10.03.2011

Asana of the Week: Parsva Dhanurasana


Since I've recently proclaimed this as my nemesis pose, I think it's only fair to explore Parsva Dhanurasana (Side Bow Pose) a little more deeply in the spirit of equal regard.

Parsva Dhanurasana is a strong asymmetrical backbend that strengthens the spinal extensors and quadriceps as it stretches the psoas and pectoralis.  Even though it appears that both sides of the body are aligned alike, the muscular actions required to create this shape while lying on one's side are not symmetrical.  The top leg must be used more strongly to pull the body open, toning the quadriceps.  The more the body opens with this action, the more the psoas of the bottom leg is stretched.

Dhanurasana
Enter this posture from Dhanurasana (pictured right).  Inhale to lift to the center and with the exhale, roll onto your right side.  Rather than "kicking" over by swinging your knees, try to initiate the roll by the pressing the right ankle more strongly into the right hand, using the quadriceps as if to straighten the leg.  Maintain the shape of Dhanurasana as you transition, including the position of the head which is tipped back down the centerline of the body.  Gaze past the tip of the nose to soften your facial muscles and prevent compression at the back of the neck.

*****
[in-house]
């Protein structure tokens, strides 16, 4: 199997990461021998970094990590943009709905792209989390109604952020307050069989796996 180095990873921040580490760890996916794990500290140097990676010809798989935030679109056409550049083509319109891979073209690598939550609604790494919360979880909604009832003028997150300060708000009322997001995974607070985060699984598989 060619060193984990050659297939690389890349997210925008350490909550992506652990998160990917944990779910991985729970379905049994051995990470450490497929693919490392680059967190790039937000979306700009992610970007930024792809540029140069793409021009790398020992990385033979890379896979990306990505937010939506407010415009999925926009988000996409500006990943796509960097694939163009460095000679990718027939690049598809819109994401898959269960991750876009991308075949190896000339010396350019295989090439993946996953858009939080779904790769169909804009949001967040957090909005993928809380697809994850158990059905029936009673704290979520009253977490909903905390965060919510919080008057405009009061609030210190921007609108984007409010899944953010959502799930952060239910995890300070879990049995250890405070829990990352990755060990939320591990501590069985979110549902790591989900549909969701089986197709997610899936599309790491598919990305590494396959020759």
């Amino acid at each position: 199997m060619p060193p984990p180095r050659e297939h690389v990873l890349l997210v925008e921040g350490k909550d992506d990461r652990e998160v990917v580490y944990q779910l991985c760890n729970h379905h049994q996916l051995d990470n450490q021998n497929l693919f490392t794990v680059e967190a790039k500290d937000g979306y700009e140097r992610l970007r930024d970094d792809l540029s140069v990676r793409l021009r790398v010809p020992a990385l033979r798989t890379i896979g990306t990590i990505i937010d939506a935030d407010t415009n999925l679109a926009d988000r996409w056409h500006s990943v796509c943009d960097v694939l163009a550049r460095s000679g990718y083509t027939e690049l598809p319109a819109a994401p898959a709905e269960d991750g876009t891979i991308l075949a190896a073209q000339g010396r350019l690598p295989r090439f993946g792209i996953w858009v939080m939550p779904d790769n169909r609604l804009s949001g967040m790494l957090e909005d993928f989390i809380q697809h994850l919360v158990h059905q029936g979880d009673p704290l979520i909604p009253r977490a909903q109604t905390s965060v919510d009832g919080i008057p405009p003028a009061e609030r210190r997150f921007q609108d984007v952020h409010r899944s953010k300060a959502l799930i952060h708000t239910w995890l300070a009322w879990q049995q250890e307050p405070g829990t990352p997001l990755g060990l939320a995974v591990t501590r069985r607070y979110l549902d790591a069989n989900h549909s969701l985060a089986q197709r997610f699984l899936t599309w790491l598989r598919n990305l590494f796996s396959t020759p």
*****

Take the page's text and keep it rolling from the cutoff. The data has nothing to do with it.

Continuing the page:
Other side
After five breaths on the right side, inhale back to the state of Dhanurasana and exhale onto your left side using the quadriceps to initiate the roll.  Stay for five breaths.  If your neck becomes tired or strained, rest your head on the floor.  If you feel discomfort in the knees, try dorsiflexion rather than a pointed foot.  There is a tendency for the top knee to splay open, but do your best to keep the knees close together, if not touching.  To release, first inhale back to Dhanurasana.  For a challenge, stay in Dhanurasana for five more breaths. When you're done, with an exhalation, release your grasp on the ankles and lower slowly to the mat.

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